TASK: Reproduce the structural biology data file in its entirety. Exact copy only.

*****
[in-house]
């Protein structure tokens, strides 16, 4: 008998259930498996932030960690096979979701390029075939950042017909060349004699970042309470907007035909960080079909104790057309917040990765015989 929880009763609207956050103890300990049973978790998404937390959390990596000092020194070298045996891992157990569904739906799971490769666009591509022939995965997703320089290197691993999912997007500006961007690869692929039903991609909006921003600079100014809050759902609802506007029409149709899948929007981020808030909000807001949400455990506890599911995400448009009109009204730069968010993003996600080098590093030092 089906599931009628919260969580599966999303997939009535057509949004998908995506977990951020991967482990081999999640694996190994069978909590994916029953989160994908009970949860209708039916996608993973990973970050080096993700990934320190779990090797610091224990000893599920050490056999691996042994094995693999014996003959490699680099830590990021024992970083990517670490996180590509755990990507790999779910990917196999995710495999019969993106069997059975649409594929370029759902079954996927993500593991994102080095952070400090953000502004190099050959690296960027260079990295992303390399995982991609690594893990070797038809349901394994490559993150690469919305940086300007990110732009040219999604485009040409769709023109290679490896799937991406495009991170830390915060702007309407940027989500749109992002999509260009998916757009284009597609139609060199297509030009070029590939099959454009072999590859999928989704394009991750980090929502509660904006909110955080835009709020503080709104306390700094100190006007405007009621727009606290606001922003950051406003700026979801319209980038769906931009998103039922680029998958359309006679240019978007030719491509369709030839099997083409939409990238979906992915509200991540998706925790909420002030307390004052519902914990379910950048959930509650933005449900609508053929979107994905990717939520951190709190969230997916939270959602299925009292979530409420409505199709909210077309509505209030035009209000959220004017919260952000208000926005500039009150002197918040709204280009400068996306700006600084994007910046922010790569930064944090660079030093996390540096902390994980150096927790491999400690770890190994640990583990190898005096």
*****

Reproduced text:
[in-house]
């Protein structure tokens, strides 16, 4: 008998259930498996932030960690096979979701390029075939950042017909060349004699970042309470907007035909960080079909104790057309917040990765015989 929880009763609207956050103890300990049973978790998404937390959390990596000092020194070298045996891992157990569904739906799971490769666009591509022939995965997703320089290197691993999912997007500006961007690869692929039903991609909006921003600079100014809050759902609802506007029409149709899948929007981020808030909000807001949400455990506890599911995400448009009109009204730069968010993003996600080098590093030092 089906599931009628919260969580599966999303997939009535057509949004998908995506977990951020991967482990081999999640694996190994069978909590994916029953989160994908009970949860209708039916996608993973990973970050080096993700990934320190779990090797610091224990000893599920050490056999691996042994094995693999014996003959490699680099830590990021024992970083990517670490996180590509755990990507790999779910990917196999995710495999019969993106069997059975649409594929370029759902079954996927993500593991994102080095952070400090953000502004190099050959690296960027260079990295992303390399995982991609690594893990070797038809349901394994490559993150690469919305940086300007990110732009040219999604485009040409769709023109290679490896799937991406495009991170830390915060702007309407940027989500749109992002999509260009998916757009284009597609139609060199297509030009070029590939099959454009072999590859999928989704394009991750980090929502509660904006909110955080835009709020503080709104306390700094100190006007405007009621727009606290606001922003950051406003700026979801319209980038769906931009998103039922680029998958359309006679240019978007030719491509369709030839099997083409939409990238979906992915509200991540998706925790909420002030307390004052519902914990379910950048959930509650933005449900609508053929979107994905990717939520951190709190969230997916939270959602299925009292979530409420409505199709909210077309509505209030035009209000959220004017919260952000208000926005500039009150002197918040709204280009400068996306700006600084994007910046922010790569930064944090660079030093996390540096902390994980150096927790491999400690770890190994640990583990190898005096």